DT Swiss buys Pace forks; Hayes buys Answer/Manitou

By John Stevenson Two of the mountain bike industry’s longest-standing fork names have new owners to

Forking busy weekend of bike industry acquisitions

By John Stevenson


Two of the mountain bike industry’s longest-standing fork names have new owners today. Britain’s Pace Cycles announced this afternoon that it was selling its fork business to wheel and shock maker DT Swiss, while news broke at the end of last week that disc brake maker Hayes was buying Answer Products, maker of Manitou forks.

HB Performance Systems, to give Hayes its full name, has acquired all of Answer, but Pace has only sold its fork business to DT Swiss. Pace Cycles will continue to develop and manufacture its other lines, including frames and clothing.

Pace’s Adrian Carter told MBUK.com that the deal had come together very quickly after Pace had begun discussing using DT Swiss rear shocks in the new RC400 suspension frame. It was an obvious partnership, according to Carter, as, “they had a shock but no forks; we have forks but no rear shock.”

DT Swiss will set up a facility in Switzerland to make the forks and Pace will be exclusive UK distributor. In the meantime, Pace will continue to make and develop its forks, and Adrian was keen to emphasise that there would be no break in supply or support as a result of the deal.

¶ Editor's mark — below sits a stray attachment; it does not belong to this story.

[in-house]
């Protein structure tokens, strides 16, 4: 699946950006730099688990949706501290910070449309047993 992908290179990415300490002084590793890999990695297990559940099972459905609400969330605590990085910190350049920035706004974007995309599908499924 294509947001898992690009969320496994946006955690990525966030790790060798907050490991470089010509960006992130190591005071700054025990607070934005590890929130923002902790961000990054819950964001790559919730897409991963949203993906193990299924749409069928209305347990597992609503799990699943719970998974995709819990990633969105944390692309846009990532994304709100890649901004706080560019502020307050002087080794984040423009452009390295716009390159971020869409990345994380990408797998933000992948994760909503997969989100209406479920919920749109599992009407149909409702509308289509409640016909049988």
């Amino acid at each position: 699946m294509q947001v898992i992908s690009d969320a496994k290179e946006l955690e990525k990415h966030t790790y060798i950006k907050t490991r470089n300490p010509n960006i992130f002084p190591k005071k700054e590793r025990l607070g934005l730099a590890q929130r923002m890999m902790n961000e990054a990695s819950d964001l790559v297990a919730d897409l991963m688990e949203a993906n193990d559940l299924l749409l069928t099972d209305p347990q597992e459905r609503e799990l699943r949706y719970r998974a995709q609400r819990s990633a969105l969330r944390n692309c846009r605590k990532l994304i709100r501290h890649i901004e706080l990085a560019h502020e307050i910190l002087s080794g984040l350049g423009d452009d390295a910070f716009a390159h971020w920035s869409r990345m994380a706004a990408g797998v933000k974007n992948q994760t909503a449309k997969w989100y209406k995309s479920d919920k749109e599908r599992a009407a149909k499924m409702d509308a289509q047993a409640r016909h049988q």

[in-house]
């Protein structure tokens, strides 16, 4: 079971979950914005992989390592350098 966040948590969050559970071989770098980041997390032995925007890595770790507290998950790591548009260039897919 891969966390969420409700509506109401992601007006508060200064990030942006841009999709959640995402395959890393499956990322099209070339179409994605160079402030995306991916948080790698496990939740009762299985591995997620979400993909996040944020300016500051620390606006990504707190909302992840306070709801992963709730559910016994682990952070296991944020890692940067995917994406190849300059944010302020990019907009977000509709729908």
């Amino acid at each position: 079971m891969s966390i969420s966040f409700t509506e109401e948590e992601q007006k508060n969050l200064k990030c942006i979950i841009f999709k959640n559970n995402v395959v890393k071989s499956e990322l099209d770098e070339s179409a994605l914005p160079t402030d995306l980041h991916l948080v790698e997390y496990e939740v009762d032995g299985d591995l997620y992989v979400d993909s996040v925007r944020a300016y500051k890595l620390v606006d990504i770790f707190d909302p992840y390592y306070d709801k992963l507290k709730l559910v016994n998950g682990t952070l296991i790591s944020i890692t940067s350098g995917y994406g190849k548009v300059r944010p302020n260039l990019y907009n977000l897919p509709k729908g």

Adrian expects that having DT Swiss concentrate on the nuts and bolts of manufacturing the forks will free him and Pace to concentrate on other projects, especially frames. “Suspension forks are time-consuming,” to make and design, he says.

He expects the range to grow, as DT Swiss wants to make the fork line into a worldwide product, but Adrian couldn’t say yet whether the pricing will change. Pace’s forks have never been exactly cheap, and that has limited their availability outside the UK, but it remains to be seen if economies of scale will affect the price.

Both Manitou and Pace forks have histories back to the very early days of mountain bike suspension. In fact, both companies started out making rigid forks and frames and moved into suspension when it became obvious that shock absorption was the way forward.

Pace has remained independent since its start in 1987, while founder Doug Bradbury first licensed and then sold Manitou to Answer Products – previously known mostly for handlebars – in the 1990s.


Hayes also owns spoke and wheel maker Wheelsmith Fabrications and Sun Ringle, which makes wheels and other components.